Gone from my shelves – book gifts + original poem
Lee Bennett Hopkins wrote
from GOOD BOOKS,GOOD TIMES!
selected by Lee Bennett Hopkins, pictures by Harvey Stevenson
Today I share some good books, good rhymes that
no longer belong to me!
First up is the story of Aida de Acosta (1884-1962).
I know. Who?
Aida’s aviation history is
told winningly, lyrically in
THE FLYING GIRL,by Margarita Engle,
with illustrations from Sara Palacios –
both of these talents are awarded book creators.
Margarita is a favorite author I read, especially delving into islands
of her verse novels. Sara Palacios is new to me, but she
shouldn’t be, as illustrator of MARISOL MCDONALD
DOESN’T MATCH & other titles.
This high-flying story of Aida,
a teen in Paris who dreamed
of airship wings
is a charmed picture book biography, with an historical note
about the world of this teen at the end.
I love how the author channels young Aida’s strong voice:
If that man can fly
so can I
All I need are some lessons
and a chance to try!
The colorful drawings capture the period & lift the reader
to dream high.
Memorable moments, such as a dinner on elephant-tall
tables served by waiters on stilts,
feather in a magical quality to this totally real-life story
about flying pioneer,
a young woman too, who few of us know. At least, I didn’t.
I’ve packed Aida & sent her off flying
with a pack of cloud postcards,
to a 3rd-grade poet of the Silver Star Postcard Project in Canada,
Inspired by the pacesetting aviator “Queen” Bessie Coleman, this young poet wrote me that she loves to fly, a connection courtesy of
Poetry Friday’s wonderful Check it Out,
The student’s poem inspires me at my desk.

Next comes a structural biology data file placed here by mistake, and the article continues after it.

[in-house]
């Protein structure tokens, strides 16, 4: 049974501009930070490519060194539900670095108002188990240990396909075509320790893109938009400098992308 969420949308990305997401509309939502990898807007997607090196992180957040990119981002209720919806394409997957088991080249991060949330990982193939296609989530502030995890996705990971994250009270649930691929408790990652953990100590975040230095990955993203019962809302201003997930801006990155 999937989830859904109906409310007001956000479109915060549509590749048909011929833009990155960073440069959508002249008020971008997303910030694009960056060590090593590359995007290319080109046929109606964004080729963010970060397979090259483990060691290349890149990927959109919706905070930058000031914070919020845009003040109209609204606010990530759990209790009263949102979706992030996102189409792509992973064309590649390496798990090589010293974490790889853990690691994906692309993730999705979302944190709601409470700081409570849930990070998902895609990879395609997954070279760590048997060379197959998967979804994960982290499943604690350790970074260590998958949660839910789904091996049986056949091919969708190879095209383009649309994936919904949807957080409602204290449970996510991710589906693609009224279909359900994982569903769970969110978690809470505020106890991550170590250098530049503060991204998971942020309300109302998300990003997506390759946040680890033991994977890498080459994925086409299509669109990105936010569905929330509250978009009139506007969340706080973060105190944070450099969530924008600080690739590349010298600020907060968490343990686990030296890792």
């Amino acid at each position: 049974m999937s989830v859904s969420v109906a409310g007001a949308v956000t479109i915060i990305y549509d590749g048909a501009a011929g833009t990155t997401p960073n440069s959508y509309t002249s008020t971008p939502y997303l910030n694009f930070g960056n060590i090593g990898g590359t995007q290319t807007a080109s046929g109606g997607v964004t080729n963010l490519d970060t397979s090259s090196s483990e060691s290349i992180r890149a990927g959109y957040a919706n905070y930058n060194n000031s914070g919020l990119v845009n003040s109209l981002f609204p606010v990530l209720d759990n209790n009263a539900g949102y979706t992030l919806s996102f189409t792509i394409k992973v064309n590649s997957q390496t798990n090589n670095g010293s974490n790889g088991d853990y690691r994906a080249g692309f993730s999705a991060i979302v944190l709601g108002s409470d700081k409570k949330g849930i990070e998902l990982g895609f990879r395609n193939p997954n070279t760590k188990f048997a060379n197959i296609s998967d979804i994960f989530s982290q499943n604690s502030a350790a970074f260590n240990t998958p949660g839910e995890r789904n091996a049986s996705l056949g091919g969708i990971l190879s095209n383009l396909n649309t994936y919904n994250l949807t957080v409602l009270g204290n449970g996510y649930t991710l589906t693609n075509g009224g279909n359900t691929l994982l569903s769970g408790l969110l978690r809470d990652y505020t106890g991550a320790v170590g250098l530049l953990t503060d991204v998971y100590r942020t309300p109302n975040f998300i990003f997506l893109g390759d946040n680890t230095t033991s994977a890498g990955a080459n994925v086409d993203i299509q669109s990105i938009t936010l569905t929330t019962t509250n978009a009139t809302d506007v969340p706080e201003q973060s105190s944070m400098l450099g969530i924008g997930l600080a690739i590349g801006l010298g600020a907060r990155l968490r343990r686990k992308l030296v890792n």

And right here, Carolyn Angus with the International Reading Association
shares about THE FLYING GIRL.
You opened a book
And one stumbled out
And another and another….
C. Isabel Joshlin Glaser
in the poem “What if” by Isabel Joshlin Glaser in
GOOD BOOKS,GOOD TIMES!
selected by Lee Bennett Hopkins,
with pictures from Harvey Stevenson
Dinosaurs, one after another, are
thumpingly, exactly what I experienced
when I opened the gift package from a children’s book imprint
new to me, POW! in Brooklyn.
Inside I met the characters of
DON’T ASK A DINOSAUR by authors Deborah Bruss & Matt Forrestt Esenwine
(a pal through Poetry Friday)
with color-pow comics style illustrations by Louie Chin.
Two children tackle a list:
“If you’re going to plan
a birthday party,
stop and think it through.
what you dare
to ask a dinosaur to do.”
This jolly story
romps around with the ways
dinosaurs that once partied on Earth
might add mayhem to a child’s
living room hee-haw.
I love how this book is clever in bringing to
the youngest read-aloud set, the famous but also
dinos, along with a specific
characteristic for each. It’s fun, it’s a party,
but at the same time, now I know about the one who would be a
balloon-buster, (yes, they all would, but this one, specifically)
DIE-noh-KIRE-us, meaning terrible hands, thanks to DON’T ASK A DINOSAUR.
We have a curious, busy, wonderful, dino-crazy Kindergarten guy
in our own famly zoo,
so this book stomps, crashes, tears, off to him in Rhode Island.
Earlier in springtime, at the beloved
class I’ve visited all schoolyear long,
I gifted the animal antics in
PET CRAZY to Ms. Camoesas,
a vibrant teacher of all things, but an especially
facile guide for young poem-makers.
One of many poems in this lively
work book anthology
that pulls me to it over & over, is
“Loose Tooth, Whose Tooth?”
from the novelist, poet & award-winning children’s literature icon
Carole Boston Weatherford.
Sooooo creative this list poem is, in
tackling the crucially important
loose tooth topic,
enticing young readers with rhyme,
but in a new way,
by drilling us about other teeth,
“Bat’s tooth, rat’s tooth…” or
“Piranha’s tooth, iguana’s tooth..”
c.2017 Carole Boston Weatherford
I was enticed by this book at
every turn & especially at page 90,
where I was
invited to try my hand at cat art.
And tackling the drawing lesson
from illustrator Franzi Paetzold,
I became inspired to dash off this
Add three triangles
made from your
c. 2018 JanGodownAnnino